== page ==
WIPO Arbitration and Mediation Center
ADMINISTRATIVE PANEL DECISION
Intuit Inc. v. Tomasz Luto and Tomasz Kraus
Case No. D2008-0421
1. The Parties
The Complainant is Intuit Inc. of United States of America, represented by Fenwick & West LLP, United States of America.
The Respondents are Tomasz Luto and Tomasz Kraus of Poland.
2. The Domain Names and Registrars
The disputed domain name, <turbotaxpromotion.net> (the “First Domain Name”), is registered with GoDaddy.com, Inc. (the “First Registrar”). The disputed domain name, <turbotaxpro.net> (the “Second Domain Name) is registered with OnlineNic, Inc. d/b/a China-Channel.com (the “Second Registrar”). Together, the First and Second Domain Names are hereinafter referred to as the “Domain Names”.
3. Procedural History
The Complaint was filed with the WIPO Arbitration and Mediation Center (the “Center”) on March 18, 2008. On March 19, 2008, the Center transmitted by email to the First and Second Registrars a request for registrar verification in connection with the Domain Names. On March 19, 2008, the First Registrar transmitted by email to the Center its verification response confirming that the Respondent, Tomasz Kraus, was listed as the registrant of the First Domain Name and providing the contact details. On March 20, 2008, the Second Registrar transmitted by email to the Center its verification response confirming that the Respondent, Tomasz Luto was listed as the registrant of the Second Domain Name and providing the contact details.
Subject to an outstanding issue as to the identity of the Respondents, which is dealt with below, the Center verified that the Complaint satisfied the formal requirements of the Uniform Domain Name Dispute Resolution Policy (the “Policy”), the Rules for Uniform Domain Name Dispute Resolution Policy (the “Rules”), and the WIPO Supplemental Rules for Uniform Domain Name Dispute Resolution Policy (the “Supplemental Rules”).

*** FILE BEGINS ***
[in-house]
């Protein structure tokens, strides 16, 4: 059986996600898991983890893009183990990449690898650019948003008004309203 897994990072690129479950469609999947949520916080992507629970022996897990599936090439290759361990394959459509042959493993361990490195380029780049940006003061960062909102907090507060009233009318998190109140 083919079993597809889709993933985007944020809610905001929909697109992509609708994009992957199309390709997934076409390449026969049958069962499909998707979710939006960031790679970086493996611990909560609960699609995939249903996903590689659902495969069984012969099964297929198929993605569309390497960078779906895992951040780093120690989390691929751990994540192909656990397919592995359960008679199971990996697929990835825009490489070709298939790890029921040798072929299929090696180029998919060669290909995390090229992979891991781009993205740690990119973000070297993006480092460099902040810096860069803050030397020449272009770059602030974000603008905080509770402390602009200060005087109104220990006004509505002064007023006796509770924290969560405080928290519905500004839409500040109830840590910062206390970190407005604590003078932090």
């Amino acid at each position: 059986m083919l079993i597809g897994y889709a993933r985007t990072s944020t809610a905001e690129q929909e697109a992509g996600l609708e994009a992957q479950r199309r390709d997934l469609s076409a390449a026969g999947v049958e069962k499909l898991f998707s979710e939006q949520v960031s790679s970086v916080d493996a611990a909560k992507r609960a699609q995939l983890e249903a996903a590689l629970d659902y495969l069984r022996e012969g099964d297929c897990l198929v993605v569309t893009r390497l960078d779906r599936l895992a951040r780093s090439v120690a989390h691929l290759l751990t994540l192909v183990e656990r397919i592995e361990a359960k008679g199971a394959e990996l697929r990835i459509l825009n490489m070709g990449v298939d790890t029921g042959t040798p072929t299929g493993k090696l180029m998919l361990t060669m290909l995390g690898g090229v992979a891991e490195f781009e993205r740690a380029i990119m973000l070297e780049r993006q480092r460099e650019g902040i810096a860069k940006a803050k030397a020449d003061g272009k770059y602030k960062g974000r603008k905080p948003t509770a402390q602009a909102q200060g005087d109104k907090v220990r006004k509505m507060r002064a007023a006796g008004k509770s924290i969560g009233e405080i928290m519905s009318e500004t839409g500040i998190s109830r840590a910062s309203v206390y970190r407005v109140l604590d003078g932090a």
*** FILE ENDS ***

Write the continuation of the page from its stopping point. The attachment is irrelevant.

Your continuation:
In accordance with the Rules, paragraphs 2(a) and 4(a), the Center formally notified the Respondents of the Complaint, and the proceedings commenced on March 28, 2008. In accordance with the Rules, paragraph 5(a), the due date for Response was April 17, 2008. Neither of the Respondents submitted a response. Accordingly, the Center notified the Respondents’ default on April 18, 2008.
The Center appointed Tony Willoughby, Michelle Brownlee and Marcin Krajewski as panelists in this matter on June 3, 2008. The Panel finds that it was properly constituted. Each member of the Panel has submitted the Statement of Acceptance and Declaration of Impartiality and Independence, as required by the Center to ensure compliance with the Rules, paragraph 7.
The Complaint concerns two domain names. Paragraph 3(c) of the Rules provides that “the complaint may relate to more than one domain name, provided that the domain names are registered by the same domain-name holder”. However, the Domain Names are registered in different names. The First Domain Name is registered in the name of Tomasz Kraus and the Second Domain Name is registered in the name of Tomasz Luto. The Complainant contends that Tomasz Kraus and Tomasz Luto are either one and the same person or are so closely associated that for the purposes of this administrative proceeding they should be treated as one.